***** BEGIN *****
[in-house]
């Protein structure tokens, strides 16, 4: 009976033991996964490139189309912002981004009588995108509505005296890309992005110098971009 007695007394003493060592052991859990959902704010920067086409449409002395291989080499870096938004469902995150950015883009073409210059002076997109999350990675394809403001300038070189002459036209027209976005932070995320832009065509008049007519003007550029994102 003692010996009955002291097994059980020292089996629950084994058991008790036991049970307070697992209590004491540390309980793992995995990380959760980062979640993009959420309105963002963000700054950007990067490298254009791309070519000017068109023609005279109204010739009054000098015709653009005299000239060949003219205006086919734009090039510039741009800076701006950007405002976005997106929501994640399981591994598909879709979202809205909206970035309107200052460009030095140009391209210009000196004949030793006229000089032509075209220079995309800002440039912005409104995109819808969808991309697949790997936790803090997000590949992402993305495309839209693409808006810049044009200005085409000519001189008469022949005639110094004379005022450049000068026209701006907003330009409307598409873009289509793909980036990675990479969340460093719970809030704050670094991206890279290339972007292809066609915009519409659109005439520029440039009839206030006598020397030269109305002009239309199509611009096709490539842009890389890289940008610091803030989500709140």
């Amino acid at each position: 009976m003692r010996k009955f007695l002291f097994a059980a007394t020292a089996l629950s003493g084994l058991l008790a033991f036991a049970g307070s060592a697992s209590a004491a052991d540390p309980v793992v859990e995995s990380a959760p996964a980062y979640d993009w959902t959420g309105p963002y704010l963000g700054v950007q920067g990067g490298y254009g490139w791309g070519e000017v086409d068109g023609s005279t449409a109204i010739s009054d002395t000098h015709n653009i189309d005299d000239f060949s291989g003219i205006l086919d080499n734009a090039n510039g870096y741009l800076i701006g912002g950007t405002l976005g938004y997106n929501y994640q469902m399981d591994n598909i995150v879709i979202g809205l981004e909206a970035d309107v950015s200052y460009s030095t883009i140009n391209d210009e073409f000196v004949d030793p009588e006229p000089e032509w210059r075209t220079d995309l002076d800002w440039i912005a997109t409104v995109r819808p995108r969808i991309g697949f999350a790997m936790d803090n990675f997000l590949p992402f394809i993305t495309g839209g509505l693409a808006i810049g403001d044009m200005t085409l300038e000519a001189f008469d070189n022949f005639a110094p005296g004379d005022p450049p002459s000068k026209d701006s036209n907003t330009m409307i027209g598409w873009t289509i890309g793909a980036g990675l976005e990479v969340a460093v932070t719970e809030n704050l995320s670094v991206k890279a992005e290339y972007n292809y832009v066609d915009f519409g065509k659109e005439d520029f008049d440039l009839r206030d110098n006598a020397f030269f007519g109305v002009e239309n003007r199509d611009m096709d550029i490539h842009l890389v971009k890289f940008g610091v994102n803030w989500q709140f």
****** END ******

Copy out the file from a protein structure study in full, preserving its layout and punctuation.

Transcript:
[in-house]
């Protein structure tokens, strides 16, 4: 009976033991996964490139189309912002981004009588995108509505005296890309992005110098971009 007695007394003493060592052991859990959902704010920067086409449409002395291989080499870096938004469902995150950015883009073409210059002076997109999350990675394809403001300038070189002459036209027209976005932070995320832009065509008049007519003007550029994102 003692010996009955002291097994059980020292089996629950084994058991008790036991049970307070697992209590004491540390309980793992995995990380959760980062979640993009959420309105963002963000700054950007990067490298254009791309070519000017068109023609005279109204010739009054000098015709653009005299000239060949003219205006086919734009090039510039741009800076701006950007405002976005997106929501994640399981591994598909879709979202809205909206970035309107200052460009030095140009391209210009000196004949030793006229000089032509075209220079995309800002440039912005409104995109819808969808991309697949790997936790803090997000590949992402993305495309839209693409808006810049044009200005085409000519001189008469022949005639110094004379005022450049000068026209701006907003330009409307598409873009289509793909980036990675990479969340460093719970809030704050670094991206890279290339972007292809066609915009519409659109005439520029440039009839206030006598020397030269109305002009239309199509611009096709490539842009890389890289940008610091803030989500709140």
């Amino acid at each position: 009976m003692r010996k009955f007695l002291f097994a059980a007394t020292a089996l629950s003493g084994l058991l008790a033991f036991a049970g307070s060592a697992s209590a004491a052991d540390p309980v793992v859990e995995s990380a959760p996964a980062y979640d993009w959902t959420g309105p963002y704010l963000g700054v950007q920067g990067g490298y254009g490139w791309g070519e000017v086409d068109g023609s005279t449409a109204i010739s009054d002395t000098h015709n653009i189309d005299d000239f060949s291989g003219i205006l086919d080499n734009a090039n510039g870096y741009l800076i701006g912002g950007t405002l976005g938004y997106n929501y994640q469902m399981d591994n598909i995150v879709i979202g809205l981004e909206a970035d309107v950015s200052y460009s030095t883009i140009n391209d210009e073409f000196v004949d030793p009588e006229p000089e032509w210059r075209t220079d995309l002076d800002w440039i912005a997109t409104v995109r819808p995108r969808i991309g697949f999350a790997m936790d803090n990675f997000l590949p992402f394809i993305t495309g839209g509505l693409a808006i810049g403001d044009m200005t085409l300038e000519a001189f008469d070189n022949f005639a110094p005296g004379d005022p450049p002459s000068k026209d701006s036209n907003t330009m409307i027209g598409w873009t289509i890309g793909a980036g990675l976005e990479v969340a460093v932070t719970e809030n704050l995320s670094v991206k890279a992005e290339y972007n292809y832009v066609d915009f519409g065509k659109e005439d520029f008049d440039l009839r206030d110098n006598a020397f030269f007519g109305v002009e239309n003007r199509d611009m096709d550029i490539h842009l890389v971009k890289f940008g610091v994102n803030w989500q709140f």